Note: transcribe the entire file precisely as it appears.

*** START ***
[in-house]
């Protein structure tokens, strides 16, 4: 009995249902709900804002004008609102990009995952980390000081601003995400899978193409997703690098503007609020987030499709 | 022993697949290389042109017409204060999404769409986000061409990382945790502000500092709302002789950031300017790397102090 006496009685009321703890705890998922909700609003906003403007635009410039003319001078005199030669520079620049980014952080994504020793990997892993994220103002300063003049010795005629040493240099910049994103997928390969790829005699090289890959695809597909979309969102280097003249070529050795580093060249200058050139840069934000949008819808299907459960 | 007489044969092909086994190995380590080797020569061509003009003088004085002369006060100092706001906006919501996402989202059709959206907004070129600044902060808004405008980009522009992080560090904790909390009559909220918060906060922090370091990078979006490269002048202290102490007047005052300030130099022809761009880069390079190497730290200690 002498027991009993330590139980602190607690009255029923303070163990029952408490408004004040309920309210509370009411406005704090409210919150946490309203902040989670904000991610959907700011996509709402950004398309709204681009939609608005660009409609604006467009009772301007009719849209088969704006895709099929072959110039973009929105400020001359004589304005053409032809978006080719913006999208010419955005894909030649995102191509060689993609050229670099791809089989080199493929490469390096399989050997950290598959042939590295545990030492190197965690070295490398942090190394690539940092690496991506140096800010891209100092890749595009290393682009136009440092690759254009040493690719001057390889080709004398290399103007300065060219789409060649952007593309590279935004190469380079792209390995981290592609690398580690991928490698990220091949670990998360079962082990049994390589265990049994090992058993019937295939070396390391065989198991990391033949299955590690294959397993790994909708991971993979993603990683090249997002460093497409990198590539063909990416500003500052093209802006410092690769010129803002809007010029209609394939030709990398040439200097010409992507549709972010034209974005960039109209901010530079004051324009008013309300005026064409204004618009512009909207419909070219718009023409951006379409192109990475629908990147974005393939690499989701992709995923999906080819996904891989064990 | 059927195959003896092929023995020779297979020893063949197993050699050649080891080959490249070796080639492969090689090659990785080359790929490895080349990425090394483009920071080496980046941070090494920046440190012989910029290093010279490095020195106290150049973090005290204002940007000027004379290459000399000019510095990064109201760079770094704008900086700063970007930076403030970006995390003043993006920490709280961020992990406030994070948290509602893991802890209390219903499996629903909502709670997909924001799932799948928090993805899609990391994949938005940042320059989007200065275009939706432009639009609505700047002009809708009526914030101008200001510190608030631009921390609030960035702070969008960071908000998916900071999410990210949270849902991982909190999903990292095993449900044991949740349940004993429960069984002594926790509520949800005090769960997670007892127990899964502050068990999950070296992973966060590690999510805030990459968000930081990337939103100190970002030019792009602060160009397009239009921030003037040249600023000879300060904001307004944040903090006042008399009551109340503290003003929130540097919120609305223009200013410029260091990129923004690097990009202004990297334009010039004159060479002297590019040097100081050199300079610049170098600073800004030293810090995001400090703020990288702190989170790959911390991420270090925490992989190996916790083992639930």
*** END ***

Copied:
[in-house]
């Protein structure tokens, strides 16, 4: 009995249902709900804002004008609102990009995952980390000081601003995400899978193409997703690098503007609020987030499709 | 022993697949290389042109017409204060999404769409986000061409990382945790502000500092709302002789950031300017790397102090 006496009685009321703890705890998922909700609003906003403007635009410039003319001078005199030669520079620049980014952080994504020793990997892993994220103002300063003049010795005629040493240099910049994103997928390969790829005699090289890959695809597909979309969102280097003249070529050795580093060249200058050139840069934000949008819808299907459960 | 007489044969092909086994190995380590080797020569061509003009003088004085002369006060100092706001906006919501996402989202059709959206907004070129600044902060808004405008980009522009992080560090904790909390009559909220918060906060922090370091990078979006490269002048202290102490007047005052300030130099022809761009880069390079190497730290200690 002498027991009993330590139980602190607690009255029923303070163990029952408490408004004040309920309210509370009411406005704090409210919150946490309203902040989670904000991610959907700011996509709402950004398309709204681009939609608005660009409609604006467009009772301007009719849209088969704006895709099929072959110039973009929105400020001359004589304005053409032809978006080719913006999208010419955005894909030649995102191509060689993609050229670099791809089989080199493929490469390096399989050997950290598959042939590295545990030492190197965690070295490398942090190394690539940092690496991506140096800010891209100092890749595009290393682009136009440092690759254009040493690719001057390889080709004398290399103007300065060219789409060649952007593309590279935004190469380079792209390995981290592609690398580690991928490698990220091949670990998360079962082990049994390589265990049994090992058993019937295939070396390391065989198991990391033949299955590690294959397993790994909708991971993979993603990683090249997002460093497409990198590539063909990416500003500052093209802006410092690769010129803002809007010029209609394939030709990398040439200097010409992507549709972010034209974005960039109209901010530079004051324009008013309300005026064409204004618009512009909207419909070219718009023409951006379409192109990475629908990147974005393939690499989701992709995923999906080819996904891989064990 | 059927195959003896092929023995020779297979020893063949197993050699050649080891080959490249070796080639492969090689090659990785080359790929490895080349990425090394483009920071080496980046941070090494920046440190012989910029290093010279490095020195106290150049973090005290204002940007000027004379290459000399000019510095990064109201760079770094704008900086700063970007930076403030970006995390003043993006920490709280961020992990406030994070948290509602893991802890209390219903499996629903909502709670997909924001799932799948928090993805899609990391994949938005940042320059989007200065275009939706432009639009609505700047002009809708009526914030101008200001510190608030631009921390609030960035702070969008960071908000998916900071999410990210949270849902991982909190999903990292095993449900044991949740349940004993429960069984002594926790509520949800005090769960997670007892127990899964502050068990999950070296992973966060590690999510805030990459968000930081990337939103100190970002030019792009602060160009397009239009921030003037040249600023000879300060904001307004944040903090006042008399009551109340503290003003929130540097919120609305223009200013410029260091990129923004690097990009202004990297334009010039004159060479002297590019040097100081050199300079610049170098600073800004030293810090995001400090703020990288702190989170790959911390991420270090925490992989190996916790083992639930």